Tag Archives: west glamorgan archives

UNESCO Award for West Glamorgan Archives’ Collection

It’s a select list which includes the Domesday Book, the Death Warrant of Charles I and the papers of Winston Churchill. Now, the unique survival of 8,000 engineering drawings from the Neath Abbey Ironworks which are held in West Glamorgan Archives has been recognised by inscription in the United Kingdom National Register of the UNESCO Memory of the World Programme, a list of documentary heritage which holds cultural significance specific to the UK. The award was made on June 19th at a reception in Edinburgh hosted by the Scottish Council on Archives and the UNESCO Memory of the World UK Committee.


The drawings in the collection range in date from 1792 to 1882 and are detailed and finely drawn, reflecting the high standards of work for which the foundry was famous. The collection includes plans for mine pumping engines, for ships and railway locomotives.  The Neath Abbey Iron Company was in the forefront of development of beam engines for the South Wales coalfield, built its first railway locomotive in 1829 for use on the Sirhowy tramroad in Monmouthshire and its first marine engines in 1822 for the paddle steamer ‘Glamorgan’. Kim Collis, County Archivist, said, “The collection is a rare survival which shows the contribution of South Wales to Britain’s industrial revolution and to the spread of British mining technology to the rest of the world.  The UNESCO inscription will publicise the collection more widely to a national and international audience.”


For more information about West Glamorgan Archives please visit:


West Glamorgan Archives, Guest Blog Post by Kim Collis

On Monday 15 April last year, West Glamorgan Archives was host to an experiment which may yet have far-reaching effects for archives in the UK.  A live link was made between the archive cataloguing software of West Glamorgan Archives and Richard Burton Archives, Swansea University, proving it was possible to share reader registration data between the two repositories.Image

This experiment may not have had quite the dramatic effect of the first telephone call by Alexander Graham Bell, “Mr Watson, come here, I want to see you,” but then in 1876 the full potential of the telephone was not yet foreseen and I suspect that experiment also may not have been prefaced offstage by a long drum-roll.

The potential that lies within the 2013 experiment is that it showed it was possible for CALM proprietary archive cataloguing systems to link live with each other and a multi-functional national archive reader’s ticket for local record offices moved one step closer. For Axiell, the software company which produces CALM, there was a useful spin-off in their efforts to develop a software platform for a unified multi-repository catalogue.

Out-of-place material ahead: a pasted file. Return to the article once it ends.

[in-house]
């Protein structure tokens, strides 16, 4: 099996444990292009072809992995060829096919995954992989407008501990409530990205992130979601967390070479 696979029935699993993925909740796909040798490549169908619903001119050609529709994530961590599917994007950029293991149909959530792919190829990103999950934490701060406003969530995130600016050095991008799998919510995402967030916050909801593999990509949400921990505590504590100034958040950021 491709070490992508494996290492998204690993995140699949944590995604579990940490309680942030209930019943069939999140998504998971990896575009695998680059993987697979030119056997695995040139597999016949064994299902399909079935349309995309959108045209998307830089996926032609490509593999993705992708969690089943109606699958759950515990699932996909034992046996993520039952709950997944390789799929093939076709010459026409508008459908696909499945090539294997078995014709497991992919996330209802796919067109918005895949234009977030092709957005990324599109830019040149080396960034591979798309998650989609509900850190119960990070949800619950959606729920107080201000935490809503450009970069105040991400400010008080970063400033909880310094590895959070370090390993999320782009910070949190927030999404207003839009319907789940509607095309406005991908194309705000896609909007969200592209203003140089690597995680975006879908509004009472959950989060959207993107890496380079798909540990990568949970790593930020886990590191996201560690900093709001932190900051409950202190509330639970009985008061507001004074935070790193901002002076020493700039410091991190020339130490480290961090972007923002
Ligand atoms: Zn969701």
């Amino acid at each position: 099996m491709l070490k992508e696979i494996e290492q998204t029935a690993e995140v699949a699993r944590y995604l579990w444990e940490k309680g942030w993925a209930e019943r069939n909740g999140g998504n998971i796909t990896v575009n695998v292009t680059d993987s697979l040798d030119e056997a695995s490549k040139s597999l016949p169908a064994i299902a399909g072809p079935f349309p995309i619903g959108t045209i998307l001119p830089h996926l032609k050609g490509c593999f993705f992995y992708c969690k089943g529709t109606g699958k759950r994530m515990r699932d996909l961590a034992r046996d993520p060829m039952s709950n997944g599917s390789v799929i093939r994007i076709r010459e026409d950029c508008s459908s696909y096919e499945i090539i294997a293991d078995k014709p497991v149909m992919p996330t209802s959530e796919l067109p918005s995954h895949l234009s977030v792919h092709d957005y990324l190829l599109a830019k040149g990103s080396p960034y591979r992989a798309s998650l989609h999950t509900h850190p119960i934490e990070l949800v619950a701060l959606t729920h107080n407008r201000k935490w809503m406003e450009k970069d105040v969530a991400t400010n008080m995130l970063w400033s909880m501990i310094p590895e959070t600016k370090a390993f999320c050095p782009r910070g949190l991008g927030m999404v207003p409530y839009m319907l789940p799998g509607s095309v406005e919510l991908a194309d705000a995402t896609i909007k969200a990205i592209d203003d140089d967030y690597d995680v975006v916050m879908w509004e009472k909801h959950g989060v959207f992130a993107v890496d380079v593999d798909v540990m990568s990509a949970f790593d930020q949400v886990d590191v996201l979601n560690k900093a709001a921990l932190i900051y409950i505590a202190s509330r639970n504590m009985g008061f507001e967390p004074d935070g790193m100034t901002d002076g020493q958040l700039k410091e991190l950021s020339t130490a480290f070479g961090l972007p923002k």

West Glamorgan Archives belongs to the Archives Wales reader ticket scheme along with Carmarthenshire, Pembrokeshire, Powys and the Richard Burton Archives. The drawback of the current Archives Wales ticket system, like the much larger CARN (County Archives Research Network) scheme that operates in England and most of the rest of Wales, is that tickets issued by offices have to be accepted as valid in any other location than their original issuing office with no quick way of checking their validity.

Live reader’s ticket data means that one day using an archive reader’s ticket may be as simple and straightforward to validate as the host of plastic cards that we already carry around with us from banks, shops and supermarkets. At that point, we may hope that the multitude of archive reader’s tickets that peripatetic researchers have to carry around on their travels round the UK will begin to diminish.  The goal must surely be one ticket scheme for local authority, university and specialist archives across the UK.

As part of the Archives and Records Association of UK and Ireland working group on developing the CARN reader’s ticket, I am personally very keen that each home nation should have its own branded ticket, much like we currently recognise Scottish banknotes as legal currency south of the border.  The clever part will be that, despite the different branding, they will all be part of one live database of registered archive users in the UK and Ireland.  This will allow Scottish, Irish and of course Welsh archives to create marketing campaigns for their services which respond to their users’ own distinct cultural identities and bilingualism.